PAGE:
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Five Run Away TogetherReview by Keith Robinson (June 28, 2005)
The third book in the series brings the Famous Five once more back to Kirrin Cottage for the summer holidays. George heads off to the station to meet Julian, Dick and Anne as they arrive by train. Excited, they discuss plans for the holidays and decide it would be simply smashing to spend a week or so camping out on George's island. Besides, says George, it would be helpful to get away from the house as her mother is not feeling so well.
Arriving at Kirrin Cottage she grudgingly introduces her cousins to Mrs Stick, the temporary cook while Joan, the regular cook, is away ill. Nobody likes Mrs Stick, and she doesn't much like them either. She's a grumpy, sour-faced woman who immediately complains to Aunt Fanny that she hadn't bargained on three extra children coming to stay in the house when she took on the temporary job. To make matters worse, Mrs Stick's son Edgar is also living in the house—and Edgar is a horrible little brat who sings rude poems about "Georgie Porgie" and generally gets on her nerves. Surprisingly, George shows great restraint. She explains to her cousins that if she loses her temper with Edgar then Mrs Stick might walk out and leave Aunt Fanny without a cook—which would be very hard on Aunt Fanny in her current fragile state. But Julian isn't having any of it. He immediately takes charge and puts Edgar in his place.
For the most part, though, the children do their best to ignore Edgar and head out for a walk and a picnic. Mrs Stick doesn't exactly go overboard with the sandwiches, even though she's reportedly a great cook. But there's no point making a fuss. Aunt Fanny will be up on her feet again very soon and she can take over making sandwiches for picnics (because, as we know, there's no way the children can possibly make their own!).
But things suddenly go downhill. On return to the house, they find Edgar lounging about in the sitting room (where he shouldn't be) and reading one of Julian's books. The cheek of the boy! Immediately realizing something is wrong, George rushes upstairs to find her mother's bed empty. Where can she be? She rushes back to confront Edgar, worried sick about her mother. But Edgar is rude and insolent, and won't tell—and he gets a resounding slap from George. Then Julian finds a note from Uncle Quentin and it transpires that Aunt Fanny has been "taken very ill" and must stay in hospital for a few days or even a week. Uncle Quentin will stay with her, the note says, until she's better.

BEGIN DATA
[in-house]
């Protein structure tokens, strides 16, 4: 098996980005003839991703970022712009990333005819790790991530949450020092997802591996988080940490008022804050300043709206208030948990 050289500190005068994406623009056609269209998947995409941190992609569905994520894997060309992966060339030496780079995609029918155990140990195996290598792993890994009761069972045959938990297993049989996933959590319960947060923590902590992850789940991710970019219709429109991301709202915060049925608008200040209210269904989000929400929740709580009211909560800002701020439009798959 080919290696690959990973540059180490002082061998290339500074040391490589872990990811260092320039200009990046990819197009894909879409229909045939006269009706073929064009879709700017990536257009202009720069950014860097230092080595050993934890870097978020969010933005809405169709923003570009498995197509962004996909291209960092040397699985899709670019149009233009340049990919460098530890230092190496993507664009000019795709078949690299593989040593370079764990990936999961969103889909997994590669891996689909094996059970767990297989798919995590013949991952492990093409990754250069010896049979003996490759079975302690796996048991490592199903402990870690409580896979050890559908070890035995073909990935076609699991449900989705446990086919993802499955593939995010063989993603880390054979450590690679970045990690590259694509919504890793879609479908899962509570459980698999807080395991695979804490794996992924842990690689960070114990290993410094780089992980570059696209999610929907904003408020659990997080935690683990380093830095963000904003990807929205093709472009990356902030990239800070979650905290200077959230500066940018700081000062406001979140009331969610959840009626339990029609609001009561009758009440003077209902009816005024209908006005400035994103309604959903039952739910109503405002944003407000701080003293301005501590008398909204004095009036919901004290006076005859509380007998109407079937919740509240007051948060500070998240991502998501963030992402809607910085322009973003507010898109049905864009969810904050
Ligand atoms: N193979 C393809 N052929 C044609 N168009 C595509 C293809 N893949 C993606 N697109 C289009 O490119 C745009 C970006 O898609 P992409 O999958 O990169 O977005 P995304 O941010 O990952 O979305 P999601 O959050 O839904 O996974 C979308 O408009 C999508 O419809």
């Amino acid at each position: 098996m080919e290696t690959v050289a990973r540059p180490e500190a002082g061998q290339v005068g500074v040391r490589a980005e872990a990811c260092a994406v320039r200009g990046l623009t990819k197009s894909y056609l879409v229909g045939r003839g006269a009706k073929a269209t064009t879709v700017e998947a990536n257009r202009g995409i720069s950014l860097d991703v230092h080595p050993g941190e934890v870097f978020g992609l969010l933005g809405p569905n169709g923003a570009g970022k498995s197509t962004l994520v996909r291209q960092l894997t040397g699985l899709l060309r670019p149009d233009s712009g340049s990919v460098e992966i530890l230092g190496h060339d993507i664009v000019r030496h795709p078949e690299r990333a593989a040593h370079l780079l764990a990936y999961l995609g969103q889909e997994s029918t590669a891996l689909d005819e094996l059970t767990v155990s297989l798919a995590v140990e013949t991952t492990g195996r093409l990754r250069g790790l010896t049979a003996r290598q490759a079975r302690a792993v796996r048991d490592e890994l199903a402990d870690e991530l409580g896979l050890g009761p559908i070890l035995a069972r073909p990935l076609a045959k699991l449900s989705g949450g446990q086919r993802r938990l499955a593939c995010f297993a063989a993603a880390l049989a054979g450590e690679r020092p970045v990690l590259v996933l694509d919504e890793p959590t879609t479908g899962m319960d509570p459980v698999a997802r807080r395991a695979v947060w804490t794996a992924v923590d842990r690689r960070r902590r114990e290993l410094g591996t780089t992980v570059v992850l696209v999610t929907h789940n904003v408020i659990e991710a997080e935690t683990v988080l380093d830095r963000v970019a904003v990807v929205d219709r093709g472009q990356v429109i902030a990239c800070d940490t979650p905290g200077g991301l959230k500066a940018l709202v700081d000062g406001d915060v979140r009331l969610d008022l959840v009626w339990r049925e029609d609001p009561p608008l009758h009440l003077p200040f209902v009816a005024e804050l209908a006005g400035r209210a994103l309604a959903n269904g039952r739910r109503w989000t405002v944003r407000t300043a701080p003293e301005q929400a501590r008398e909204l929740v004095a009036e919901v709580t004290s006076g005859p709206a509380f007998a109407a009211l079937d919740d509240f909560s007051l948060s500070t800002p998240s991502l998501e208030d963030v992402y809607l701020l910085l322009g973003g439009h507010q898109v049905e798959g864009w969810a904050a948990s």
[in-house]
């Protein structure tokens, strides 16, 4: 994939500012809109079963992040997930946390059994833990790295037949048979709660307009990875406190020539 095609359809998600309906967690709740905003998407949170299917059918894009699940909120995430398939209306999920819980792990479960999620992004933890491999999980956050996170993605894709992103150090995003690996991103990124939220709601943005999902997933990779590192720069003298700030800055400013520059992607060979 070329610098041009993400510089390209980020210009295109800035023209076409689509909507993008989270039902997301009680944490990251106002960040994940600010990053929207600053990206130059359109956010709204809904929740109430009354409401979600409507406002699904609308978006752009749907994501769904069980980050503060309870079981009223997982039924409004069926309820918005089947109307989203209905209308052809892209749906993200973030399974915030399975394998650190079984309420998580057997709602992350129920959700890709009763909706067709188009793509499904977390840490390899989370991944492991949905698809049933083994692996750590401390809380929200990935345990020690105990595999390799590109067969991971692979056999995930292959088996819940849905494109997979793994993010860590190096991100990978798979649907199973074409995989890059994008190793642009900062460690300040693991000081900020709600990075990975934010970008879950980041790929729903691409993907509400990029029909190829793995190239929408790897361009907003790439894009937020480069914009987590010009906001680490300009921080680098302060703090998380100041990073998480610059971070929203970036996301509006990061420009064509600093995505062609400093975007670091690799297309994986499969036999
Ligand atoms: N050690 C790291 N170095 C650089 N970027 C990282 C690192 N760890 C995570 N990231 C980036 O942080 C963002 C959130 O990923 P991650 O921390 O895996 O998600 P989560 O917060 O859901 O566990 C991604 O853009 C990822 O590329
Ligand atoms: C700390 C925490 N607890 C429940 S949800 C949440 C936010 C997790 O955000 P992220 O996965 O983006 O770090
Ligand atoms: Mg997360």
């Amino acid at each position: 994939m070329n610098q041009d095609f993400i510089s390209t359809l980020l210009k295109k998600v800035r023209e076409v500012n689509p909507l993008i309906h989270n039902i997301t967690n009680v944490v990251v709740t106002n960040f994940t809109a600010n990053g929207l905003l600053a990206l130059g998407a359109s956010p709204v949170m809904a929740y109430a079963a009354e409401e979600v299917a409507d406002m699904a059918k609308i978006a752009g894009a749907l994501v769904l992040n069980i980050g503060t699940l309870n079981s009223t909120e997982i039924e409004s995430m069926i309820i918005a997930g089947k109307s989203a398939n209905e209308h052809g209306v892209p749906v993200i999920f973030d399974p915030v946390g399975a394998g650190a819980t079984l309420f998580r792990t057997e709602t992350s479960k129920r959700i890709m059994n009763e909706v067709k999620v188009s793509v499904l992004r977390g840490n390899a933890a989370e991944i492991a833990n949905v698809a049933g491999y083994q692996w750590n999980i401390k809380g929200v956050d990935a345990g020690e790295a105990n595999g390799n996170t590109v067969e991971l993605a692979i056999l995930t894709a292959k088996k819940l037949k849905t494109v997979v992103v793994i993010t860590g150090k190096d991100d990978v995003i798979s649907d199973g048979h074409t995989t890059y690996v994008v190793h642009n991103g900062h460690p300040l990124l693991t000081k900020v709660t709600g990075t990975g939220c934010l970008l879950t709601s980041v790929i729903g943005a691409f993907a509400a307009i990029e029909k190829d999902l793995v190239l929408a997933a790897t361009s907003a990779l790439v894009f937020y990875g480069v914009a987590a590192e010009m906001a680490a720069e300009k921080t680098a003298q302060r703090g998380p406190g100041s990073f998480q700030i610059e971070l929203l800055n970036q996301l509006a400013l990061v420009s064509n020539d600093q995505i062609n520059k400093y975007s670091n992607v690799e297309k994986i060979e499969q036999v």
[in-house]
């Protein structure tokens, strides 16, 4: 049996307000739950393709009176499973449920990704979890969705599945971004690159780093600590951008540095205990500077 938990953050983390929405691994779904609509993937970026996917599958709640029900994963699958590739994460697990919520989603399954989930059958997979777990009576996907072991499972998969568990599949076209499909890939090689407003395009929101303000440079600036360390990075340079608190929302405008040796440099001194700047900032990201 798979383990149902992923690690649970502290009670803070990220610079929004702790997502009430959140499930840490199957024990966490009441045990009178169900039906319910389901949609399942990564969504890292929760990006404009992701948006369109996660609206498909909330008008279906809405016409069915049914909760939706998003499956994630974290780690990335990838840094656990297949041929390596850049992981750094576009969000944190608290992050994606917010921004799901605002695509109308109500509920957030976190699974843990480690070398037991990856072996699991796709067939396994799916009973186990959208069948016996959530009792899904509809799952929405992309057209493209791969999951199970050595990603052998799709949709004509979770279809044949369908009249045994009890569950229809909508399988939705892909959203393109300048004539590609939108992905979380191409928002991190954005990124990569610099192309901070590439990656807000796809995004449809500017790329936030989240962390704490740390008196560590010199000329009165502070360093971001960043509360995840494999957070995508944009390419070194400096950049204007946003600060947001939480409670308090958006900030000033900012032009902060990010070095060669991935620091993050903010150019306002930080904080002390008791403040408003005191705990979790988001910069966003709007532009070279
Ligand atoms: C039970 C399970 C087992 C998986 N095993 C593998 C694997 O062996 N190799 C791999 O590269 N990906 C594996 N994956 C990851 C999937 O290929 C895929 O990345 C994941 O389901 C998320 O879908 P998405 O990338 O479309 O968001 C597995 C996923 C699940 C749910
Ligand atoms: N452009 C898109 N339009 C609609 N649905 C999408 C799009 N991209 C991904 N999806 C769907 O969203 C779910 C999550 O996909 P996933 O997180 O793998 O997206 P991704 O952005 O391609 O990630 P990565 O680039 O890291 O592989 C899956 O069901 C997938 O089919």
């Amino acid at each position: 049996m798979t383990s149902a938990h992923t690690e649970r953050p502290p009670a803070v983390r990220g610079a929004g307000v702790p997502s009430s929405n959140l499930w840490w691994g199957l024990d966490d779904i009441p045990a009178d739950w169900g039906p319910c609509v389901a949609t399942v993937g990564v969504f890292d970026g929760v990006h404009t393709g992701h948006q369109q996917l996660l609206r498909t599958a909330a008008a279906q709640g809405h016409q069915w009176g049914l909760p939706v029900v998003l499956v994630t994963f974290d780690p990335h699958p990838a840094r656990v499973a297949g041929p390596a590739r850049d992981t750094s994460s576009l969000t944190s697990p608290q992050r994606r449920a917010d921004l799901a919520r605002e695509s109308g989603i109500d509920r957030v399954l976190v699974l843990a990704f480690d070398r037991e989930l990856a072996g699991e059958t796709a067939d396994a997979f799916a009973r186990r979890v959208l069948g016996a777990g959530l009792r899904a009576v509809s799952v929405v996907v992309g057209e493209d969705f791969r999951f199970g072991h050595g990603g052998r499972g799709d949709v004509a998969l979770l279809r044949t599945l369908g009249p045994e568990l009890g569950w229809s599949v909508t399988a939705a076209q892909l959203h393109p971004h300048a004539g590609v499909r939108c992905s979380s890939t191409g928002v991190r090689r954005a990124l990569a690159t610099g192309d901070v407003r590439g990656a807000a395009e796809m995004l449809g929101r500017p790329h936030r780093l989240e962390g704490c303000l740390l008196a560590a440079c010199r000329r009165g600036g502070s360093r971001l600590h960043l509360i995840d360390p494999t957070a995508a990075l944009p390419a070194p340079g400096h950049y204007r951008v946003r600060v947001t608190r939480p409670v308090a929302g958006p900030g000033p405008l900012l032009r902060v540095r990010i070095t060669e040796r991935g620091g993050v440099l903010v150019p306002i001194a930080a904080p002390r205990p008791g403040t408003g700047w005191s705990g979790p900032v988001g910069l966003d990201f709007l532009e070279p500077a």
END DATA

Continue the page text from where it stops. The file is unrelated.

This sudden illness of Aunt Fanny's is a mysterious one that is never explained. Edgar says to George, "Your mother was suddenly taken very ill—with a terrible pain here—and they got the doctor and they've taken her away to hospital, and your father went with her. That's all." The exact whereabouts of the pain described by Edgar is unspecified. Is it a heart problem? A stomach virus? It's anybody guess what's wrong, and Uncle Quention explains nothing more in his note or during subsequent telephone calls each morning. Isn't George curious? I know I would be. When George cries that she didn't even say goodbye, and she wants to be with her mother, Dick makes the comment, "You don't know where they've taken her, and if you did, they wouldn't let you in." Huh? None of that makes much sense to me.
However, it's not worth dwelling on. This is just one of Enid Blyton's usual plot devices to set the scene of the adventure. First Joan, now Aunt Fanny. Mysterious and sudden illnesses abound in Blyton's books. But so do adventures and mysteries, so let's concentrate on those instead!